Evaluation of wound healing process based on texture image analysis

Christos P. Loizou, Takis Kasparis, Michalis Polyviou


Wound healing rate remains an interesting and important issue, in which modern imaging techniques have not yet given a definitive answer. In order to guide better therapeutic interventions, a better understanding of the fundamental mechanisms driving tissue repair are required. The wound healing rate is primarily quantified by the rate of change of the wound’s surface area. The objective of this work is to establish a standardized and objective technique to assess the progress of wound healing in wounds appearing on patient’s feet, by means of texture image analysis. Image pre-processing, segmentation, texture and geometrical analysis together with visual expert’s evaluation were used to assess the wound healing process. A total of 77 digital images from 11 different subjects with foot wounds were taken every third day, for 21 days, by an inexpensive digital camera under different lighting conditions. The images were intensity normalized, and wounds were automatic segmented using a segmentation system based on snakes. From the segmented wounds, 56 different texture features and 4 different geometrical measures were extracted in order to identify features that quantify the rate of wound healing. Texture features that may indicate the progression of wound healing process were identified. More specifically, certain texture features increase (mean, contrast, roughness and radial sum), while some other texture features decrease (sum of squares variance, sum variance, sum average, entropy, coarseness, EE-laws texture energy measures and the Hurst coefficients for fractal dimension one and two analysis) with the progression of the wound healing process. These features were found to be significantly different at an observed time point during the wound healing process, when compared to previous different time points, and this could be used to indicate the rate of wound healing. No significant differences were found for all geometrical measures extracted from the wounds between different time points. Based on the results of this study, it is suggested that some texture features might be used to monitor the wound healing process, thus reducing the workload of experts, provide standardization, reduce costs, and improve the treatment quality for patients. The simplicity of the method also suggests that it may be a valuable tool in clinical wound evaluation. A larger scale study is needed to establish the application in clinical practice and for computing texture features and geometrical measures that may provide information for better and earlier differentiation of the wound healing process. Future work will incorporate additional texture features and geometrical measures for assessing the wound healing process in order to be used in the real clinical practice.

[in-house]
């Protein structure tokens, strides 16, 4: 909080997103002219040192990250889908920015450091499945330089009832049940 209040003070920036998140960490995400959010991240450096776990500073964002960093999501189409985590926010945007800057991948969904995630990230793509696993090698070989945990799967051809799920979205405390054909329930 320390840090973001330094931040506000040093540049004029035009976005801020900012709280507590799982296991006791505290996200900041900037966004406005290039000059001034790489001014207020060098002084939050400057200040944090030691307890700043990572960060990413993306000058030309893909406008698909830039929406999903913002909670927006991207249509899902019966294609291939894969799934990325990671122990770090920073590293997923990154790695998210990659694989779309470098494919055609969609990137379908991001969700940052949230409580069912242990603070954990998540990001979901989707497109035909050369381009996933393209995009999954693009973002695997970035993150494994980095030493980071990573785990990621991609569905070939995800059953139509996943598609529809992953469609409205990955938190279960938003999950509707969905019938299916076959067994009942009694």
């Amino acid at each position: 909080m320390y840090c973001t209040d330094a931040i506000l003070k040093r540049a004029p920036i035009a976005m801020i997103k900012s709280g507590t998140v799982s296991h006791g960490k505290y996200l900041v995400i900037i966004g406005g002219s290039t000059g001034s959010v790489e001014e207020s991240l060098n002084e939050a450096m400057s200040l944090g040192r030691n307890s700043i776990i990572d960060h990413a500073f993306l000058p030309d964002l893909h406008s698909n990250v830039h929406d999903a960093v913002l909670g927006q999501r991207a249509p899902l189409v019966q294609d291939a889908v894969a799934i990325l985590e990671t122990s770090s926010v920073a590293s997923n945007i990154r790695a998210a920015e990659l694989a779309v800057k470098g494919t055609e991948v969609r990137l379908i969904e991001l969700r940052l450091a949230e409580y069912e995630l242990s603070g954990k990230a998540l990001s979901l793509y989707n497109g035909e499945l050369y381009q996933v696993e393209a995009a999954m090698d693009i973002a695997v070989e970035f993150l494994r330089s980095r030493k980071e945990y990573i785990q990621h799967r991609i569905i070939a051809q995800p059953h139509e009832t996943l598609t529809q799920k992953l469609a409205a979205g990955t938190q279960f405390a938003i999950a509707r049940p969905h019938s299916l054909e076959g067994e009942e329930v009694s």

Full Text: PDF DOI: 10.5430/jbgc.v3n3p1

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Journal of Biomedical Graphics and Computing
ISSN 1925-4008 (Print)   ISSN 1925-4016 (Online)
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